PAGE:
UK Position Paper – Continuity in the availability of goods
The UK Government has published a position paper Continuity in the availability of goods for the EU and the UK.
Investors, businesses and citizens in the UK and across the EU want need to be able to plan ahead with certainty, and this paper sets out the desire to provide legal certainty and avoid disruption for business and consumers both in the UK and the EU.
Details of the paper can be found at
There is a deeply integrated trade and exconomic relationship between the EU and the UK and it is important to maintain this relationship after Brexit. The EU is the UK’s largest market for goods, and in 2016 other EU Member States, taken as a whole, exported more goods to the UK than any third country. EU statistics indicate that EU goods exports to the UK amounted to €314 billion in 2016, more than EU goods exports to Brazil, Russia, India and China combined.
As part of the UK’s preparations for a smooth and orderly withdrawal, the UK’s objective is to provide legal certainty and avoid disruption for business and consumers with respect to the continued availability of goods in the EU and the UK.
To achieve these objectives, the UK proposes the following four principles.:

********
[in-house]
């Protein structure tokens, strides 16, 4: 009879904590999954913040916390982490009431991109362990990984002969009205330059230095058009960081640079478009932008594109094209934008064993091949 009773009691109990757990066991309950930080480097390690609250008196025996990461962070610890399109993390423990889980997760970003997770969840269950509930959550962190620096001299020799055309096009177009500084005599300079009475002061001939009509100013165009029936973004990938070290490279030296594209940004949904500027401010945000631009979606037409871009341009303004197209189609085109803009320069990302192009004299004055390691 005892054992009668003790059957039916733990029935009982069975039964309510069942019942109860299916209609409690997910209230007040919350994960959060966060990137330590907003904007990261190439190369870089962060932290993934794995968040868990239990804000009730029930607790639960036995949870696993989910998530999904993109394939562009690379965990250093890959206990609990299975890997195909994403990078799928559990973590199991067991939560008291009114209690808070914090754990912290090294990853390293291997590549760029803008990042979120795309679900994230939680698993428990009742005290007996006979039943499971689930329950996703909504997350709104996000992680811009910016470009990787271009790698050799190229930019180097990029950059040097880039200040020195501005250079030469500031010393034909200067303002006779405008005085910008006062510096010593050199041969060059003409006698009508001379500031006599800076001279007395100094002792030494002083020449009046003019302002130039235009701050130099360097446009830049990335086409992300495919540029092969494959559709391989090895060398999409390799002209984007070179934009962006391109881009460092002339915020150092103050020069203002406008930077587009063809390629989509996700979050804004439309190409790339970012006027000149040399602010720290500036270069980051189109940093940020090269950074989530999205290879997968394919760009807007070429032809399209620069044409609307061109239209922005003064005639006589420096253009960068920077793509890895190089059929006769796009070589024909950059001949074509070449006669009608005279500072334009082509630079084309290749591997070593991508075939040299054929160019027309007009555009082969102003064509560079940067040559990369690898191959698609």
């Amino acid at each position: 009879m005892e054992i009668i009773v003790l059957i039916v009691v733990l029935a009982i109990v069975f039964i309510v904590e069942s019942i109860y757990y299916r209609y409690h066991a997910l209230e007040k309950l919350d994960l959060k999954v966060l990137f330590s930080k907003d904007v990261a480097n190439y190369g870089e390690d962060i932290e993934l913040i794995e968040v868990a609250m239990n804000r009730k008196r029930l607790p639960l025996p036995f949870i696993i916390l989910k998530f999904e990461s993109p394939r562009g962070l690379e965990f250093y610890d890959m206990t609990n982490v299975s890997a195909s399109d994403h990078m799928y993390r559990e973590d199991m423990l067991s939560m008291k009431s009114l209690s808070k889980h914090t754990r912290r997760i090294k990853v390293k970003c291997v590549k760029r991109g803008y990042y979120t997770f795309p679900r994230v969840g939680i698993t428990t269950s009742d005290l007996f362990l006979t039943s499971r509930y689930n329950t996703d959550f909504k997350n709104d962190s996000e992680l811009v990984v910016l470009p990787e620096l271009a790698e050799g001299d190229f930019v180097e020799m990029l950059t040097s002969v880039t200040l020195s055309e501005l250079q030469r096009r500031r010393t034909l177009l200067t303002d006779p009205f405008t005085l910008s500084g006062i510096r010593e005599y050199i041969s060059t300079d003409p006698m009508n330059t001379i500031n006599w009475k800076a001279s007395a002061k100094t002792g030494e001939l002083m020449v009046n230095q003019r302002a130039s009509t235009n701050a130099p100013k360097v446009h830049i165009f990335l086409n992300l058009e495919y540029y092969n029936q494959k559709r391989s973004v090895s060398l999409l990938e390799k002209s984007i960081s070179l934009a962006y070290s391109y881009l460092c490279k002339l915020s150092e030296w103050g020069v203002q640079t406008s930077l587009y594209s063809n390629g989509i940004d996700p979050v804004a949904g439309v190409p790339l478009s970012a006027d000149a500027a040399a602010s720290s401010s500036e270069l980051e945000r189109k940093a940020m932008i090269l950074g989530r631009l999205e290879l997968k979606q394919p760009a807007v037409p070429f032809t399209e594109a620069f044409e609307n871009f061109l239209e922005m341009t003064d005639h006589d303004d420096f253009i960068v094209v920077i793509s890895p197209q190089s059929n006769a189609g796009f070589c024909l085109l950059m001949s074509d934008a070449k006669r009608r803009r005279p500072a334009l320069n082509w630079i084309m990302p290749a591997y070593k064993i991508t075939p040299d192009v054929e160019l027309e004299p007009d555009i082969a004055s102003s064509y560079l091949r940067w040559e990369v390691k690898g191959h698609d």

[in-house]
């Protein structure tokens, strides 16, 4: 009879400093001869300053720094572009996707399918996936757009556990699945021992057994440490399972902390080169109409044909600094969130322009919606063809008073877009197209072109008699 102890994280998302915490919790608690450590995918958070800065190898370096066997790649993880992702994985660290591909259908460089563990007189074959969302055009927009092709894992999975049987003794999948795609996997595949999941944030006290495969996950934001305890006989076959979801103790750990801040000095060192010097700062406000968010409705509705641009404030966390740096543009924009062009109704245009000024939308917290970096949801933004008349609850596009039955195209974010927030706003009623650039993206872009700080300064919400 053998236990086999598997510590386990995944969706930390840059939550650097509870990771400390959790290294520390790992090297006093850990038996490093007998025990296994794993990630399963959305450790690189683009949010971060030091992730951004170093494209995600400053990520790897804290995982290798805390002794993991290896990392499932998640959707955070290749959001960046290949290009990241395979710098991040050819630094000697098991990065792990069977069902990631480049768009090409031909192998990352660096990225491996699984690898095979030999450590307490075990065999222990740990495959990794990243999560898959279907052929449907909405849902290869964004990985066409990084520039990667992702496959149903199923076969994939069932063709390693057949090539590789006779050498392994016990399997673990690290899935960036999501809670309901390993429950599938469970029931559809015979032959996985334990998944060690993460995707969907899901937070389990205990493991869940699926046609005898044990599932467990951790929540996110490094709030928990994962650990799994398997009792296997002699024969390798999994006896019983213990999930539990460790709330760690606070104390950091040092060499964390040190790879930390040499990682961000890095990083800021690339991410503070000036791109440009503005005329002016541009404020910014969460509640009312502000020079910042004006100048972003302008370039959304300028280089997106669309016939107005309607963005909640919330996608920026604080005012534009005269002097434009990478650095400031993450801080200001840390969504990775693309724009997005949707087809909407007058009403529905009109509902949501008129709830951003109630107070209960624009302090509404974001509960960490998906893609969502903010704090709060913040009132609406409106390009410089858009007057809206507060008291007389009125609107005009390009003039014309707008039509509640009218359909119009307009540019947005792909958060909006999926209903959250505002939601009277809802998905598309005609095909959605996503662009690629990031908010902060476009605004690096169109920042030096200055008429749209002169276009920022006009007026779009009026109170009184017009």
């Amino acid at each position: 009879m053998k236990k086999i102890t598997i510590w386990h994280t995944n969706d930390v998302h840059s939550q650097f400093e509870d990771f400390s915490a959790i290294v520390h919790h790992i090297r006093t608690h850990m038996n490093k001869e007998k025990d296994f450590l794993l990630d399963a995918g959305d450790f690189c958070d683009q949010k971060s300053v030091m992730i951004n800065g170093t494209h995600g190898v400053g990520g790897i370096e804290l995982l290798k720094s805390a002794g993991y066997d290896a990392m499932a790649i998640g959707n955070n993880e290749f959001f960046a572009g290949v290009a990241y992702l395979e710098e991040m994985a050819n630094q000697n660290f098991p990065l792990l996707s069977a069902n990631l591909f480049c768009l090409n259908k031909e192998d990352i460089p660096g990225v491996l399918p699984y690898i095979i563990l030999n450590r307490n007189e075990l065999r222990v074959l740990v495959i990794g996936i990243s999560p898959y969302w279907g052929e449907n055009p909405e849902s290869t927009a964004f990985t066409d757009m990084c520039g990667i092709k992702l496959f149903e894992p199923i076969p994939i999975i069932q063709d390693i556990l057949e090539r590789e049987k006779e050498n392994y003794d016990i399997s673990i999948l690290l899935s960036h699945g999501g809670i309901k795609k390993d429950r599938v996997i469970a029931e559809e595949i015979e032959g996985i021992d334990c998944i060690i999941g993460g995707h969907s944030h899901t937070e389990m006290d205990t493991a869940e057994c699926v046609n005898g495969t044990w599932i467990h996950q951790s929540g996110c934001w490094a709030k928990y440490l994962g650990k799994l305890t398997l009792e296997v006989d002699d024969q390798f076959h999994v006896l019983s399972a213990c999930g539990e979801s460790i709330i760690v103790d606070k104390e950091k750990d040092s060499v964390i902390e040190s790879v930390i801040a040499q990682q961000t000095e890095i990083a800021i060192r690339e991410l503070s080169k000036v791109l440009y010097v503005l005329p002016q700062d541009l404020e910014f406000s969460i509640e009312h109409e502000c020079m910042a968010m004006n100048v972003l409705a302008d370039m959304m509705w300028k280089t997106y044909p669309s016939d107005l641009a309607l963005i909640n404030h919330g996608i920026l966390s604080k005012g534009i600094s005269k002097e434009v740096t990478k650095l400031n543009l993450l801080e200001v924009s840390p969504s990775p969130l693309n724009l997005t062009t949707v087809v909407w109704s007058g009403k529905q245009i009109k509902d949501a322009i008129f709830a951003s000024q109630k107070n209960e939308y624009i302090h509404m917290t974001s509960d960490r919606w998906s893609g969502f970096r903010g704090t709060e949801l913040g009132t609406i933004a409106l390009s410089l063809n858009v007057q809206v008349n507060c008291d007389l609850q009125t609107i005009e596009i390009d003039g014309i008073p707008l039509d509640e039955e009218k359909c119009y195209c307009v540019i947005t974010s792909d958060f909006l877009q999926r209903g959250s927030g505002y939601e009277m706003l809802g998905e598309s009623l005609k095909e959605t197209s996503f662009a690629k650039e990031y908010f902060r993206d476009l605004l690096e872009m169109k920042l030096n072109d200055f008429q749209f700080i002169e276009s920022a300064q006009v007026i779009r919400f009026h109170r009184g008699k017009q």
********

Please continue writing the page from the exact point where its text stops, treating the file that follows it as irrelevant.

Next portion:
- To ensure the continued availability of products on EU and UK markets at the date of withdrawal, goods placed on the Single Market before exit should continue to circulate freely in the UK and the EU, without additional requirements or restrictions.
- To avoid unnecessary duplication of activities and provide legal certainty, where businesses have undertaken compliance activities prior to exit, they should not be required to duplicate these activities in order to place goods on the UK and the EU market after exit. This includes recognising the validity of type approvals, certificates and registrations issued prior to exit.
- To ensure that goods in circulation continue to comply with product legislation, and market surveillance authorities can ensure the necessary action is taken with respect to non-compliant products, the agreement should facilitate the continued oversight of goods.
- Where goods are supplied with services, there should be no restriction to the provision of these services that could undermine the agreement on goods.
Full details are available in the position paper,